Statewide NewsThe Latest Timeline of the Uvalde Shooting per the Texas Department of Public Safety

Texas Department of Public Safety Director Steve McCraw gave an update in Uvalde on the investigation into the shooting.
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After days of conflicting reports, Texas Department of Public Safety Director Steve McCraw provided updated details on the timeline of events leading up to, and of, the massacre of 19 students and two teachers at Robb Elementary School in Uvalde. 

Here is a timeline of the shooting based on the most recent information provided by McCraw.

September 2021: The perpetrator’s sister “flatly refuses” to help her brother purchase a firearm.

February 28, 2022: The perpetrator is part of a group chat in which there is discussion of him becoming a school shooter.

March 2022: There are interactions on social media about the perpetrator becoming a school shooter, including one in which someone asks him, “Are you going to shoot up a school or something?”

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He replies, “No, and stop asking dumb questions,” and “You’ll see.”

The perpetrator, contrary to previous reports, does not make a public post on social media that he had killed his grandmother and was about to commit mass murder. Instead, he messages his plans privately to someone on Facebook.

McCraw previously indicated the suspect purchased two firearms in March 2022.

May 24th

11:27 a.m.: The exterior door of Robb Elementary School, suspected to be where the gunman entered, is propped open by a teacher. The school district police officer is not on campus at this time.

11:28 a.m.: The suspect crashes a vehicle in a ditch near a funeral home, out of which two men come to investigate. The suspect shoots at the men, who run back to the funeral home uninjured. A teacher witnesses the crash and goes inside the school to retrieve a phone, and returns to the exit door that is still open.

11:30 a.m.: The teacher calls 9-1-1, reporting the crash and a “man with a gun.”

11:31 a.m.: The suspect begins shooting into classrooms from outside the school. Patrol vehicles arrive at the funeral home.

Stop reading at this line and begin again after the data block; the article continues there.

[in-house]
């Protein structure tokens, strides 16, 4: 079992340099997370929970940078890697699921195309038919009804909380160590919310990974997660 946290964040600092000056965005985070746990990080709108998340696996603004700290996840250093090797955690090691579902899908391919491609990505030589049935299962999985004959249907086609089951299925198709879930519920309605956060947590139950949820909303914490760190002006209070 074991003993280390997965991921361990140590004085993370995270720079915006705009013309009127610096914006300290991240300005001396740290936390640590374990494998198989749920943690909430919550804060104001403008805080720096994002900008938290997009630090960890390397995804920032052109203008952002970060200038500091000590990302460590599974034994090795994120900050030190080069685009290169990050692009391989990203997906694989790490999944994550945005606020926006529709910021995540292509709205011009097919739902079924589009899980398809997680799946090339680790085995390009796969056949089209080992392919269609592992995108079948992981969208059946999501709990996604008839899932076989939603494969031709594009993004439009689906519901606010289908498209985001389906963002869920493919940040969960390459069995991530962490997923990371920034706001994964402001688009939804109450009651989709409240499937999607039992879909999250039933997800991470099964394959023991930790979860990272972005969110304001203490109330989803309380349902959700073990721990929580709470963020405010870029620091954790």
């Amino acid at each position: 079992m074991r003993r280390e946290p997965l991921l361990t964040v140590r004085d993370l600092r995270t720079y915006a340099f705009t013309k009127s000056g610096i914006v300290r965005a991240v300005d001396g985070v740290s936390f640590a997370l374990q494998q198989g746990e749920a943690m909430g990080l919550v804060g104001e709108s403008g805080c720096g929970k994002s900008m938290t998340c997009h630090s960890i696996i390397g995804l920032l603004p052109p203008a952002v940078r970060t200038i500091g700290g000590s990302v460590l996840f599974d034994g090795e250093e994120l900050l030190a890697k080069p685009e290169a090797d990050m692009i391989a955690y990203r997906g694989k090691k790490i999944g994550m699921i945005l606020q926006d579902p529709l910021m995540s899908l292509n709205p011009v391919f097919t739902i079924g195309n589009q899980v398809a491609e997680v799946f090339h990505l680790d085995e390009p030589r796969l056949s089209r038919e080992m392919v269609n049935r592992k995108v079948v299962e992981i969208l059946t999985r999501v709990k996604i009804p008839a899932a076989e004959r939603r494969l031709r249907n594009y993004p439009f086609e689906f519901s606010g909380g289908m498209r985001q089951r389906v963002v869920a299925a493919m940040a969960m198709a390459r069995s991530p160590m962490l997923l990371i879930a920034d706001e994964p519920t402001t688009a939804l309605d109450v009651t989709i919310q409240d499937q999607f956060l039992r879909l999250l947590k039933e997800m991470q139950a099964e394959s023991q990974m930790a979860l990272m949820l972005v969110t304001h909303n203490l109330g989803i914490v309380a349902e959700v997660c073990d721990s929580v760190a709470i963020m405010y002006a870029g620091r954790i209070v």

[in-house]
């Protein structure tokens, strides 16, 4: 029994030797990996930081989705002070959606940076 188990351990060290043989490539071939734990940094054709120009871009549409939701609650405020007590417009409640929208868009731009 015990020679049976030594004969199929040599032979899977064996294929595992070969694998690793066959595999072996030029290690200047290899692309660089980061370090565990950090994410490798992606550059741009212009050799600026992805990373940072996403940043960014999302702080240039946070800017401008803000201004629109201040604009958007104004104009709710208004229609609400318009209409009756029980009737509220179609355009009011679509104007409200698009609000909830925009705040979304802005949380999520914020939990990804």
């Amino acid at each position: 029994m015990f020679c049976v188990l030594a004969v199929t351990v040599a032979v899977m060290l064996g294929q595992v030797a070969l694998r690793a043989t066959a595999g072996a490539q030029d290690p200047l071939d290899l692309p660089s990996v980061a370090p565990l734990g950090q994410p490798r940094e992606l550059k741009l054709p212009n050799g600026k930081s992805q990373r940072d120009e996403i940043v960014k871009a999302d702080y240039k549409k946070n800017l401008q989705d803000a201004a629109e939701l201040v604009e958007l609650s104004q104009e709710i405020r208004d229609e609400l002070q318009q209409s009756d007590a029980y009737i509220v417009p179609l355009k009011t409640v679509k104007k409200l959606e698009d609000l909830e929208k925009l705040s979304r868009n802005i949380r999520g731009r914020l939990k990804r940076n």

It is at this point that the school district police officer returns to campus and mistakenly drives past the suspect, who is hiding behind a vehicle, firing rounds at the building.

11:33 a.m.: The suspect enters the school and begins shooting into a classroom.

11:35 a.m.: Three Uvalde police officers enter the school through the same door as the suspect. They are later followed by four more officers, including three more Uvalde police and a deputy sheriff. Two receive “grazing wounds” from the suspect.

11:37 a.m.: Additional gunfire takes place.

11:51 a.m.: Border patrol agents begin to arrive at the school.

12:03 p.m.: Up to 19 officers are present at the scene in the hallway of the school. Someone calls 9-1-1 from Room 112 and states her location. The call lasts 1 minute and 23 seconds.

An on-scene commander, believing it was not an “active shooter” but a “barricaded subject” situation, chooses to wait for tactical assistance instead of sending an officer into the classroom.

12:10 p.m.: The same person as before calls again to inform police that multiple people are dead. She would call again at 12:13 p.m. and once more at 12:16 p.m. to say there are 8 or 9 students left alive.

12:15 p.m.: The first members of the Border Patrol Tactical Unit (BORTAC), but not the entire team, begin to arrive.

12:19 p.m.: Someone in Room 111 calls 9-1-1. She later disconnects the call when a child tells her to hang up.

12:21 p.m.: The perpetrator fires several shots that are heard on the 9-1-1 call mentioned above. The officers move further down the hallway.

12:36 p.m.: A child calls 9-1-1 and the call lasts 21 seconds. She then calls back and remains on the line. Over the course of the call, she twice begs the operator to “please send the police now” and once mentions she can hear the police “next door.”

12:50 p.m.: Using keys acquired from the janitor, the BORTAC team breaches the classroom and kills the gunman. The gunfire is heard on the 9-1-1 call.

12:51 p.m.: Loud audio from the 9-1-1 recording indicates officers usher the children from the classroom.

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McKenzie Taylor

McKenzie Taylor serves as Senior Editor and resident plate-spinner for The Texan. Previously, she worked as State Representative Kyle Biedermann’s Capitol Director during the 85th legislative session before moving to Fort Worth to manage Senator Konni Burton’s campaign. In her free time, you might find her enjoying dog memes, staring at mountains, or proctoring personality tests.

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